LONDON — Stefanos Tsitsipas is setting a new standard for Greek tennis. And he's hoping people back home will soon start taking notice.
Tsitsipas became the first Greek man in the 50-year professional era to reach the fourth round of a Grand Slam tournament after beating Thomas Fabbiano of Italy at Wimbledon on Friday.
The 19-year-old Tsitsipas won 6-2, 6-1, 6-4 in 91 minutes to further enhance his status as one of the top young talents in the game.
He is the first Greek man in the round of 16 at the All England Club since Nicky Kalogeropoulos in 1964.
"It's an amazing feeling, and I feel very proud I represent Greece and that all of my hard work has paid off," Tsitsipas said. "It's just such nice feelings to be the first from your country to do so."
Greece has a proud sporting tradition dating back to the founding of the Olympic Games. But tennis has never quite caught on, remaining in the shadow of more popular sports like soccer and basketball.
"I just think it's not in the culture yet, and people don't take tennis that seriously like other sports," Tsitsipas said.
If anyone can change that, it's Tsitsipas, who has quickly become a fan favorite at Wimbledon with a playing style that includes a penchant for the spectacular.
He has become known for diving at full stretch to reach shots on the grass courts, pulling off one such winner in his second-round win over Jared Donaldson.
Even Roger Federer is a fan, having practised with the Greek youngster at Wimbledon last year.
"I feel like he's taken a major step forward since his match here last year. ... he seems much more comfortable coming to the net, playing from the back, knowing when to use power, when to use finesse," Federer said. "I think that's always key for a one-handed backhand player."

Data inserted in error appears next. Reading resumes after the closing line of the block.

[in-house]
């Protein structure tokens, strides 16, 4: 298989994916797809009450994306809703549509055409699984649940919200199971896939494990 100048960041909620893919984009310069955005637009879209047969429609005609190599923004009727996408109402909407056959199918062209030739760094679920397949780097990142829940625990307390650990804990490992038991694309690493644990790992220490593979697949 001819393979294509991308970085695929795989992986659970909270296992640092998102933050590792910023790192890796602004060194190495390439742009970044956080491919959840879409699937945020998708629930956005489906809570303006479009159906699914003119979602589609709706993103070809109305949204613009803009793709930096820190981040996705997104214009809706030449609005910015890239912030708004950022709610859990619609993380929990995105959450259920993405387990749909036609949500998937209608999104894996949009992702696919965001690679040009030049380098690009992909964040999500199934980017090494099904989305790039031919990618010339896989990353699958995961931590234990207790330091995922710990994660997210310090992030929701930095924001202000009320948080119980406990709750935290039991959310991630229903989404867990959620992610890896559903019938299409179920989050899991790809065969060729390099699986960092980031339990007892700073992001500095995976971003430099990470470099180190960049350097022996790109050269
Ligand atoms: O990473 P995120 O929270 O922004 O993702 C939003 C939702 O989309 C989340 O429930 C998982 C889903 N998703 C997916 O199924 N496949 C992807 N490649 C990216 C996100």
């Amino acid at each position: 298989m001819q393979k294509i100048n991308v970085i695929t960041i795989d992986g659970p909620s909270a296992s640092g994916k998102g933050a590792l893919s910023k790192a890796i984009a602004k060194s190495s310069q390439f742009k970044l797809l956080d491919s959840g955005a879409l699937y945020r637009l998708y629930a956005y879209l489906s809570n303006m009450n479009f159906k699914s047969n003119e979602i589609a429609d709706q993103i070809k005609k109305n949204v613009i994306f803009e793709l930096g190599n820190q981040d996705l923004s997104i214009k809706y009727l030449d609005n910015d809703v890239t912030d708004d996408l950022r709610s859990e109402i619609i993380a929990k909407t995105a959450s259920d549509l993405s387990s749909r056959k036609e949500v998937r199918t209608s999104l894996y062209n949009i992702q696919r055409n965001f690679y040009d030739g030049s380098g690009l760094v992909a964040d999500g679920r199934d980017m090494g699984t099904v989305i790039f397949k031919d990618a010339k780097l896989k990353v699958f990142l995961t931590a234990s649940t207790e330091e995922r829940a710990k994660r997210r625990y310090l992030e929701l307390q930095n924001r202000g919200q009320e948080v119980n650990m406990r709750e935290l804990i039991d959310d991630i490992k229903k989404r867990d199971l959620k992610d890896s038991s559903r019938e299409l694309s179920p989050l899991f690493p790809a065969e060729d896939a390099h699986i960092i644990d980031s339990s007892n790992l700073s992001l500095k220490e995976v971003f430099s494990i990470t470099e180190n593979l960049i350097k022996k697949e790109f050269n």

Tsitsipas next faces ninth-seeded John Isner of the U.S., who also reached Wimbledon's fourth round for the first time by beating 98th-ranked Radu Albot of Moldova 6-3, 6-3, 6-4.
"(Tsitsipas) is certainly one of the best young players we have in the game today," Isner said. "He has a lot of talent and a lot of ability. But I have experience on my side."
The Greek teenager owes some of his talent to his mother Julia, who was a top Soviet player in the 1980s.
Those genes have rubbed off on his siblings, too. Younger brothers Petros and Pavlos are promising juniors, meaning Greece may not have to wait 50 more years for another deep run in a Grand Slam.
"I think with good results (and) big names coming from Greece that can prove there are good tennis players, I think they can inspire young kids," he said. "Young kids can go out more and choose other sports instead of football or basketball.
"The media can have a big impact on that. And then as a sportsperson, you can just expose yourself and be the first person that can make tennis a big thing in Greece."